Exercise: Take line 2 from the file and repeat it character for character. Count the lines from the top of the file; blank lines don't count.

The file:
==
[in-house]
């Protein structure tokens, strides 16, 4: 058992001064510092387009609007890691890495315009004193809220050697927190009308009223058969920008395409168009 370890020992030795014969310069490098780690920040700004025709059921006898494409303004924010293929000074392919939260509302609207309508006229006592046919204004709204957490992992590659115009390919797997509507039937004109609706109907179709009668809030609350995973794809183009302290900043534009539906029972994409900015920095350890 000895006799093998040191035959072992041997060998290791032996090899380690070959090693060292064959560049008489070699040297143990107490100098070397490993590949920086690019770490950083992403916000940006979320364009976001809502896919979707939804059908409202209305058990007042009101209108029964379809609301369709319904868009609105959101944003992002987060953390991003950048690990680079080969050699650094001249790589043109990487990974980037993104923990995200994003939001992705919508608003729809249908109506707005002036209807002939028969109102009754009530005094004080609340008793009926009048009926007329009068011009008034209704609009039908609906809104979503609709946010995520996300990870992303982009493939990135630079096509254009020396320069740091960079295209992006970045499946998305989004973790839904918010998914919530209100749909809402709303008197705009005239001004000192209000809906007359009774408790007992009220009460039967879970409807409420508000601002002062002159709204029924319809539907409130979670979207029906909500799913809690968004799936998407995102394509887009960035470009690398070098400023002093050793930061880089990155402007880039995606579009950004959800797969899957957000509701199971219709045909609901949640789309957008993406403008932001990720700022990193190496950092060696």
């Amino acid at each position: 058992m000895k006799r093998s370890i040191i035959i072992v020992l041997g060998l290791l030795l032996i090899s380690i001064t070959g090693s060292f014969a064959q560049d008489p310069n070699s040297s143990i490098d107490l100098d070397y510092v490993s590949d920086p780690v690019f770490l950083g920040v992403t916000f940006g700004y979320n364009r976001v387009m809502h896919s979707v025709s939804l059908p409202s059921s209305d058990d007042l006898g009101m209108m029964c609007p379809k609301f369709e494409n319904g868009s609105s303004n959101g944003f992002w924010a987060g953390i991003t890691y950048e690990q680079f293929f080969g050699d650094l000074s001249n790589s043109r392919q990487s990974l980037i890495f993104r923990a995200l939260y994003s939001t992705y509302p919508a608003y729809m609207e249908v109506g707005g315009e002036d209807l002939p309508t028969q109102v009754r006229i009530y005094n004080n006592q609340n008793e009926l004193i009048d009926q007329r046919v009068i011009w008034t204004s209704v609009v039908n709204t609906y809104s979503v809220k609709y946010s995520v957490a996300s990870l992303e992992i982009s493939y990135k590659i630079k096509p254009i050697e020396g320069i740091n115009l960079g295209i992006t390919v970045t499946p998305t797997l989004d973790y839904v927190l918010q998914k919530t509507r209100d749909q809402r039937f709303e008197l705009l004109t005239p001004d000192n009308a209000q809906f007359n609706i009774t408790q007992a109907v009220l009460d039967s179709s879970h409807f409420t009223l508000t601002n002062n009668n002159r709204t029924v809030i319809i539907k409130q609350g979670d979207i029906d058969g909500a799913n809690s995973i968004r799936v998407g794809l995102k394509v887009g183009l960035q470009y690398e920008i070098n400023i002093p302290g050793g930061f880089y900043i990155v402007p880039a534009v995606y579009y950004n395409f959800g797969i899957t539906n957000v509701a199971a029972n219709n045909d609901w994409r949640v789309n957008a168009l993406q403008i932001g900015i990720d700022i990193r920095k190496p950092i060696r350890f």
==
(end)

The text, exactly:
């Protein structure tokens, strides 16, 4: 058992001064510092387009609007890691890495315009004193809220050697927190009308009223058969920008395409168009 370890020992030795014969310069490098780690920040700004025709059921006898494409303004924010293929000074392919939260509302609207309508006229006592046919204004709204957490992992590659115009390919797997509507039937004109609706109907179709009668809030609350995973794809183009302290900043534009539906029972994409900015920095350890 000895006799093998040191035959072992041997060998290791032996090899380690070959090693060292064959560049008489070699040297143990107490100098070397490993590949920086690019770490950083992403916000940006979320364009976001809502896919979707939804059908409202209305058990007042009101209108029964379809609301369709319904868009609105959101944003992002987060953390991003950048690990680079080969050699650094001249790589043109990487990974980037993104923990995200994003939001992705919508608003729809249908109506707005002036209807002939028969109102009754009530005094004080609340008793009926009048009926007329009068011009008034209704609009039908609906809104979503609709946010995520996300990870992303982009493939990135630079096509254009020396320069740091960079295209992006970045499946998305989004973790839904918010998914919530209100749909809402709303008197705009005239001004000192209000809906007359009774408790007992009220009460039967879970409807409420508000601002002062002159709204029924319809539907409130979670979207029906909500799913809690968004799936998407995102394509887009960035470009690398070098400023002093050793930061880089990155402007880039995606579009950004959800797969899957957000509701199971219709045909609901949640789309957008993406403008932001990720700022990193190496950092060696």